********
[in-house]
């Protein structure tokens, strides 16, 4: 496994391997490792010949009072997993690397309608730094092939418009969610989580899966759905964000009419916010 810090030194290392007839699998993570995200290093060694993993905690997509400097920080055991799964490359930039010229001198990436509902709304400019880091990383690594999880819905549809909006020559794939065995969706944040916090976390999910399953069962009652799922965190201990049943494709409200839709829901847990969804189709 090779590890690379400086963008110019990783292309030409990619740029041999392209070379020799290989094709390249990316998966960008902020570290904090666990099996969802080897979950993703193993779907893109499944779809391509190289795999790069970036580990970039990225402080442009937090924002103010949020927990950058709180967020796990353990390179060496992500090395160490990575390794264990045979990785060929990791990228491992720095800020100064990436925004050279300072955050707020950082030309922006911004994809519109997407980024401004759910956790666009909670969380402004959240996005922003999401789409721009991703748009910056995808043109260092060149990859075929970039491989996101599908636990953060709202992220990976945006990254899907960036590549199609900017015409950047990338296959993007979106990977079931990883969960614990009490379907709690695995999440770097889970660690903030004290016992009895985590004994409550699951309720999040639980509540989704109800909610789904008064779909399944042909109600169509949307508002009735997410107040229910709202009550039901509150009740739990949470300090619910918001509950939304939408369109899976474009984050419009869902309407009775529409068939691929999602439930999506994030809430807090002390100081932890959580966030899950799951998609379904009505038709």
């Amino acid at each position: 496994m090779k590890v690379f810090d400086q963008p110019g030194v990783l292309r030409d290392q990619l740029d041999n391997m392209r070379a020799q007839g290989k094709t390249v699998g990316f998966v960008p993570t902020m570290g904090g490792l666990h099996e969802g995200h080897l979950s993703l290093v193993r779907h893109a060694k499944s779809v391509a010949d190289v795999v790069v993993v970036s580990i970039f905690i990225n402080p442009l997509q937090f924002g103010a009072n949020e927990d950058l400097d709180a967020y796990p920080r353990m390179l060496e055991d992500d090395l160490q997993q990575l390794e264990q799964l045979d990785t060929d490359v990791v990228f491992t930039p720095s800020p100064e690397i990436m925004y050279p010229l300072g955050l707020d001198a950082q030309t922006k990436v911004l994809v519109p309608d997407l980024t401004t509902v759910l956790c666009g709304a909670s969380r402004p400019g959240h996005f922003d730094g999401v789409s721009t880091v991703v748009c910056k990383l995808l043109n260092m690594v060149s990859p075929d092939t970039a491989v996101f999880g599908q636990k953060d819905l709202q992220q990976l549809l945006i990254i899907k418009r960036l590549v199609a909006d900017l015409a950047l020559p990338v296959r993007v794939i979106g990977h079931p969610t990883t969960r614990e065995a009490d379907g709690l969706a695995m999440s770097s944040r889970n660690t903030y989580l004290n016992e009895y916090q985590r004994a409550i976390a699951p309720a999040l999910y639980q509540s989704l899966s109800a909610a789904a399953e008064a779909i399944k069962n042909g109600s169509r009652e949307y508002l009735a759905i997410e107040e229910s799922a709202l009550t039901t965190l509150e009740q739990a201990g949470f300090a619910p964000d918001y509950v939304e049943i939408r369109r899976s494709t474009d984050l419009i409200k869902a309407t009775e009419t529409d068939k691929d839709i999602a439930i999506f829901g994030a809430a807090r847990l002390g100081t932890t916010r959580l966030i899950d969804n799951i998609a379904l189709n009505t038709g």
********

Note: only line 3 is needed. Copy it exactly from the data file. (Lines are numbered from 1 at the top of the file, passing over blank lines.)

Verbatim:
């Amino acid at each position: 496994m090779k590890v690379f810090d400086q963008p110019g030194v990783l292309r030409d290392q990619l740029d041999n391997m392209r070379a020799q007839g290989k094709t390249v699998g990316f998966v960008p993570t902020m570290g904090g490792l666990h099996e969802g995200h080897l979950s993703l290093v193993r779907h893109a060694k499944s779809v391509a010949d190289v795999v790069v993993v970036s580990i970039f905690i990225n402080p442009l997509q937090f924002g103010a009072n949020e927990d950058l400097d709180a967020y796990p920080r353990m390179l060496e055991d992500d090395l160490q997993q990575l390794e264990q799964l045979d990785t060929d490359v990791v990228f491992t930039p720095s800020p100064e690397i990436m925004y050279p010229l300072g955050l707020d001198a950082q030309t922006k990436v911004l994809v519109p309608d997407l980024t401004t509902v759910l956790c666009g709304a909670s969380r402004p400019g959240h996005f922003d730094g999401v789409s721009t880091v991703v748009c910056k990383l995808l043109n260092m690594v060149s990859p075929d092939t970039a491989v996101f999880g599908q636990k953060d819905l709202q992220q990976l549809l945006i990254i899907k418009r960036l590549v199609a909006d900017l015409a950047l020559p990338v296959r993007v794939i979106g990977h079931p969610t990883t969960r614990e065995a009490d379907g709690l969706a695995m999440s770097s944040r889970n660690t903030y989580l004290n016992e009895y916090q985590r004994a409550i976390a699951p309720a999040l999910y639980q509540s989704l899966s109800a909610a789904a399953e008064a779909i399944k069962n042909g109600s169509r009652e949307y508002l009735a759905i997410e107040e229910s799922a709202l009550t039901t965190l509150e009740q739990a201990g949470f300090a619910p964000d918001y509950v939304e049943i939408r369109r899976s494709t474009d984050l419009i409200k869902a309407t009775e009419t529409d068939k691929d839709i999602a439930i999506f829901g994030a809430a807090r847990l002390g100081t932890t916010r959580l966030i899950d969804n799951i998609a379904l189709n009505t038709g």